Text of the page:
Robert Boles says that the geotechnical report submitted with the project application was “grossly inadequate.” What he does not say is that it was peer-reviewed and found to be adequate by both the Planning Department staff and the city consultant, WRA, for this stage of the approval process. Christine and Robert Boles are architects, but they appear to have little experience in processing development projects for conceptual review. Every real estate project presented for approval in California actually undergoes two reviews. The first is called a conceptual review and the purpose is to determine what is to be built under the law regulating real estate development. For a project to be approved, it must conform to the city general plan, zoning ordinance, and other provisions of the municipal code. It also must be evaluated under CEQA, the California Environmental Quality Act. Finally, it must pass a discretionary review for aesthetic design. During the conceptual design review, the planning staff and Planning Commission review the project for feasibility. The kind of geotechnical report required is one that answers whether the project appears to be feasible in this location. It is not the kind of investigation required to design the project for construction purposes.
After the project passes conceptual review, it enters into the technical design review phase. In this phase, the purpose is to determine how the project will be built. The geotechnical engineer enters the site and conducts the kind of investigation needed to give the structural engineer guidance on how to design and build the foundations and the civil engineer guidance on how to design and build the civil works required for the project. Here, the geotechnical engineer will make many more soil borings in the exact locations where works will be constructed to determine the soil conditions. Robert and Christine Boles do not appear to understand there are two different steps in the review process and are conflating them into one.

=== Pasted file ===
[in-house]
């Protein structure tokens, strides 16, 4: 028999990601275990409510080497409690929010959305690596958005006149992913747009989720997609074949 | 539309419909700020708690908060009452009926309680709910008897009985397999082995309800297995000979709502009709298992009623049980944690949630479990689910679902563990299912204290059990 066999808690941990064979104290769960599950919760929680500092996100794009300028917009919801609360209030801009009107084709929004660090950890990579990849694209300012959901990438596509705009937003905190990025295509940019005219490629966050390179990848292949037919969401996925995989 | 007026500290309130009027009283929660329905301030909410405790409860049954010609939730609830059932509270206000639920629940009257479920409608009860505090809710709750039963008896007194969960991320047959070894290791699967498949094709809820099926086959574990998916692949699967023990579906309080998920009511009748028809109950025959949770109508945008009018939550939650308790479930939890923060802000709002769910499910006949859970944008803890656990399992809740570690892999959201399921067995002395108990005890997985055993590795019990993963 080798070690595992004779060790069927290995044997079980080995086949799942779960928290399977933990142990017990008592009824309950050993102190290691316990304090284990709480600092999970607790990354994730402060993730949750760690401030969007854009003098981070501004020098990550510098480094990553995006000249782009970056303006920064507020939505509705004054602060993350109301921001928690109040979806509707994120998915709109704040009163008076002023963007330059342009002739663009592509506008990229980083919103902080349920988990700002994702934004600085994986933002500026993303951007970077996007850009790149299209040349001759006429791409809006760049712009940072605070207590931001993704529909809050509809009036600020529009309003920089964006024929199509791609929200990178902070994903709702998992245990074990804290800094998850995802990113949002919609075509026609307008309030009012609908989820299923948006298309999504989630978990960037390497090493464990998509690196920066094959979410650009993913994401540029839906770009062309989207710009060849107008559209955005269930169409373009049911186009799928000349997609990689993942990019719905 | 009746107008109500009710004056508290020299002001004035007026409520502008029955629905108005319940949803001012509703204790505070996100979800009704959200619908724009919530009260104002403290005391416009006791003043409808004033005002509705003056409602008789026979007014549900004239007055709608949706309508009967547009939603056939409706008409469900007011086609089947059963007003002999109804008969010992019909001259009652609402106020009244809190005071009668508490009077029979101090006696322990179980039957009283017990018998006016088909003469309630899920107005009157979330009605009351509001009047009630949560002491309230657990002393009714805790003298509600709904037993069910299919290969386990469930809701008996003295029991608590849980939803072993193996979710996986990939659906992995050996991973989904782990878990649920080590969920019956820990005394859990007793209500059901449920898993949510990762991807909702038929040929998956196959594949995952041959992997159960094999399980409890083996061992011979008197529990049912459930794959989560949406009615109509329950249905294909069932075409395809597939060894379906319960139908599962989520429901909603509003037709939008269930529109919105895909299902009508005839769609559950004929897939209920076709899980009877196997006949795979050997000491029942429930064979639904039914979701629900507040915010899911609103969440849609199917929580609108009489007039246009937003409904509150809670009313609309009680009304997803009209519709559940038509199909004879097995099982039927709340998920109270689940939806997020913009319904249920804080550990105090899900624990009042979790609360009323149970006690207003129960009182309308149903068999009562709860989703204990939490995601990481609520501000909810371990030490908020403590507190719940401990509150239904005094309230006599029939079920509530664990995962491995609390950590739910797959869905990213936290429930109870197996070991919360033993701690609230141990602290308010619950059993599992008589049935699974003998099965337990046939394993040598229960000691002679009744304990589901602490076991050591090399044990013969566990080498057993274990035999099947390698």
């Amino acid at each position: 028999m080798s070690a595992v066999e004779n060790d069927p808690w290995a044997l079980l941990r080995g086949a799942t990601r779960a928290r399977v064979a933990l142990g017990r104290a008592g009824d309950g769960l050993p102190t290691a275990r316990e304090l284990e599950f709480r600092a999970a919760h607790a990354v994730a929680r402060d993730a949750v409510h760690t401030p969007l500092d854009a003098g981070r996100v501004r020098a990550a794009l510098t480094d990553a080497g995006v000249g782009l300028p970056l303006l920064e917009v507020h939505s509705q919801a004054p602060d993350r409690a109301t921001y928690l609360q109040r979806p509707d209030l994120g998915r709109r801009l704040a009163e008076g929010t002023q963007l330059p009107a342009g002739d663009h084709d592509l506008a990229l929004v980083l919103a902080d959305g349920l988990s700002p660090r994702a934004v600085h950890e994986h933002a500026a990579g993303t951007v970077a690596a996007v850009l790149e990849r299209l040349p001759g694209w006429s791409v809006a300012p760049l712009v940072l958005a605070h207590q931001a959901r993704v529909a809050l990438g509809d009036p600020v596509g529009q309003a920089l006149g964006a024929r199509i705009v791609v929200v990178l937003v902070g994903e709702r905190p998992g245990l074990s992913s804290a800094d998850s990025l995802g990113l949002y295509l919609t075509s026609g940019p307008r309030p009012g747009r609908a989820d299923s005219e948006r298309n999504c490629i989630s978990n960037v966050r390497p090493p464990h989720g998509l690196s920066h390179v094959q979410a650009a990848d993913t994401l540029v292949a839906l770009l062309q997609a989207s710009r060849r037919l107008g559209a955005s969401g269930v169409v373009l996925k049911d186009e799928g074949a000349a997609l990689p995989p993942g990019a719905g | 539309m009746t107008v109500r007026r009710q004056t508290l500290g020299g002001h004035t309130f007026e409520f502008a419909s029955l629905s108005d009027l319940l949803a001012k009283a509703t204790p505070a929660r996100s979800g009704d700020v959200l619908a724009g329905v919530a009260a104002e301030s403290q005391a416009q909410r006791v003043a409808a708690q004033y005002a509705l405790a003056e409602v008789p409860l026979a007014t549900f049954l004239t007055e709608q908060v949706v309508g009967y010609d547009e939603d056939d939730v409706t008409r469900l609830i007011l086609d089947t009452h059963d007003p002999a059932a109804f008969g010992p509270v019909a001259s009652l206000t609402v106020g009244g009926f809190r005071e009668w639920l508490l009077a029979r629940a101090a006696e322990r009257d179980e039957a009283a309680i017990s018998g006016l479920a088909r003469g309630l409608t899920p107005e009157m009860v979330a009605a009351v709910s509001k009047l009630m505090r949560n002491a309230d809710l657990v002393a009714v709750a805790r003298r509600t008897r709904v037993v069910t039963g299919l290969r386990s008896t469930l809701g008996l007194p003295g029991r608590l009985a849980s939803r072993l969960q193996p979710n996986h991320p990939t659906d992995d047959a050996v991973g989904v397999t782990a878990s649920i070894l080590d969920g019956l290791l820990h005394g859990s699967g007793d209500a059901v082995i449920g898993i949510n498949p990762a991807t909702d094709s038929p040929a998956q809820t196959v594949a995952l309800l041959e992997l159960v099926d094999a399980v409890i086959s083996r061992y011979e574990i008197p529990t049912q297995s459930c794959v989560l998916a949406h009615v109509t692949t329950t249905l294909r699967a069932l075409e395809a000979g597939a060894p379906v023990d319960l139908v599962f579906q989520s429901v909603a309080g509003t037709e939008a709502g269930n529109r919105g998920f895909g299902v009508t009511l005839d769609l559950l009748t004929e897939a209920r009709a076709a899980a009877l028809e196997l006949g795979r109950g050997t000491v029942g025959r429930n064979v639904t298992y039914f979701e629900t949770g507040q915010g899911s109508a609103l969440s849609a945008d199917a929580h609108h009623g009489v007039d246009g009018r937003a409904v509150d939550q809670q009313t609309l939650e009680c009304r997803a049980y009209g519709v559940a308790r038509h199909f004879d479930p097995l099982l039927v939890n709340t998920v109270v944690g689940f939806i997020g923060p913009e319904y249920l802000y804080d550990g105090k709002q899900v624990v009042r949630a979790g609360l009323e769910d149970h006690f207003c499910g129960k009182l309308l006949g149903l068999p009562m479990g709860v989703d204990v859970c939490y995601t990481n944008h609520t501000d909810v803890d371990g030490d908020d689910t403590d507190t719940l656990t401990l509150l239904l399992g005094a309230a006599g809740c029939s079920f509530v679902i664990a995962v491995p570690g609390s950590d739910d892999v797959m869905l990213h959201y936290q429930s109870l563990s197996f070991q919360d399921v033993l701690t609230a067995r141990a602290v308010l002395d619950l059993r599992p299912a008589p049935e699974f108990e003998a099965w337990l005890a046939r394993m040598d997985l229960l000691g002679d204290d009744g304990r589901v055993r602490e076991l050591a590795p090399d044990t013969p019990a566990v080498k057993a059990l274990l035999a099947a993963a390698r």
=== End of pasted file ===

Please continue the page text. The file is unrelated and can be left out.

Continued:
Robert Boles mentions that an earlier soils report from the 1990s was discovered in an old project file in storage with the Planning Department. Neither the planning staff nor I were aware of this file. Javier Chavarria, the project civil engineer, had no recollection of this report since it was prepared almost 30 years ago. Boles suggests that the planning staff and Javier Chavarria were hiding this information from the public. No such thing occurred. In fact, the earlier report substantiates the feasibility of this project with findings that fully support the geotechnical study provided by the sponsor of this project.
Robert Boles says he declined to meet with Mr. Chavarria, one professional to another, three days before the first Planning Commission meeting because he was too busy. Then he says he made the same offer to us afterward. This is not accurate. The Boleses at this point were objecting to the technical aspects of civil engineering. Out of respect, Mr. Chavarria offered to meet with them to have a technical discussion about his work, to listen to their concerns as architects, and to respond with technical solutions. When the Boleses offered to meet, it was after we had completed the first Planning Commission meeting and received precise direction from the commissioners to address their concerns. The Boleses attended the first Planning Commission meeting and we listened to their concerns expressed at the meeting. There was no reason to meet to hear their concerns a second time.